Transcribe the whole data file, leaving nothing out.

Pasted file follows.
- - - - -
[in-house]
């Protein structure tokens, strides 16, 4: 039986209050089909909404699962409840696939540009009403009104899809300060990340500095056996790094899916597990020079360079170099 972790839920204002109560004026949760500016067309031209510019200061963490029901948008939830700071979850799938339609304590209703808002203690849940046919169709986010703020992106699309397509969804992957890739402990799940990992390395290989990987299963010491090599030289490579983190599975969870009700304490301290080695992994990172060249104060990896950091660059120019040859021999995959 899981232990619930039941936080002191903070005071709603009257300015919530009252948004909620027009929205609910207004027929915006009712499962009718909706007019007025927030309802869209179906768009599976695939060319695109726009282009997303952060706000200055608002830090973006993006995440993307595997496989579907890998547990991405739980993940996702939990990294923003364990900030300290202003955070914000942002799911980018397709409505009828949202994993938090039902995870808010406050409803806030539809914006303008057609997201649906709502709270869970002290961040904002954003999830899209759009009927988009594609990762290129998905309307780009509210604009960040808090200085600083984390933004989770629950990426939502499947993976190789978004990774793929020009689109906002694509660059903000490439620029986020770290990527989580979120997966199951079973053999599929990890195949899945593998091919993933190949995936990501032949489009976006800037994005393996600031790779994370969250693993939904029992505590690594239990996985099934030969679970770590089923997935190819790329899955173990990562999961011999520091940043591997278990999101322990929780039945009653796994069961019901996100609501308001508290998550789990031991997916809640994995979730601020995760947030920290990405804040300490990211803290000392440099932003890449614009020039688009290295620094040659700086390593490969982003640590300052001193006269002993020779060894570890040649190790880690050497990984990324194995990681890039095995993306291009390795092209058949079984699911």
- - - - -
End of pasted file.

[in-house]
């Protein structure tokens, strides 16, 4: 039986209050089909909404699962409840696939540009009403009104899809300060990340500095056996790094899916597990020079360079170099 972790839920204002109560004026949760500016067309031209510019200061963490029901948008939830700071979850799938339609304590209703808002203690849940046919169709986010703020992106699309397509969804992957890739402990799940990992390395290989990987299963010491090599030289490579983190599975969870009700304490301290080695992994990172060249104060990896950091660059120019040859021999995959 899981232990619930039941936080002191903070005071709603009257300015919530009252948004909620027009929205609910207004027929915006009712499962009718909706007019007025927030309802869209179906768009599976695939060319695109726009282009997303952060706000200055608002830090973006993006995440993307595997496989579907890998547990991405739980993940996702939990990294923003364990900030300290202003955070914000942002799911980018397709409505009828949202994993938090039902995870808010406050409803806030539809914006303008057609997201649906709502709270869970002290961040904002954003999830899209759009009927988009594609990762290129998905309307780009509210604009960040808090200085600083984390933004989770629950990426939502499947993976190789978004990774793929020009689109906002694509660059903000490439620029986020770290990527989580979120997966199951079973053999599929990890195949899945593998091919993933190949995936990501032949489009976006800037994005393996600031790779994370969250693993939904029992505590690594239990996985099934030969679970770590089923997935190819790329899955173990990562999961011999520091940043591997278990999101322990929780039945009653796994069961019901996100609501308001508290998550789990031991997916809640994995979730601020995760947030920290990405804040300490990211803290000392440099932003890449614009020039688009290295620094040659700086390593490969982003640590300052001193006269002993020779060894570890040649190790880690050497990984990324194995990681890039095995993306291009390795092209058949079984699911």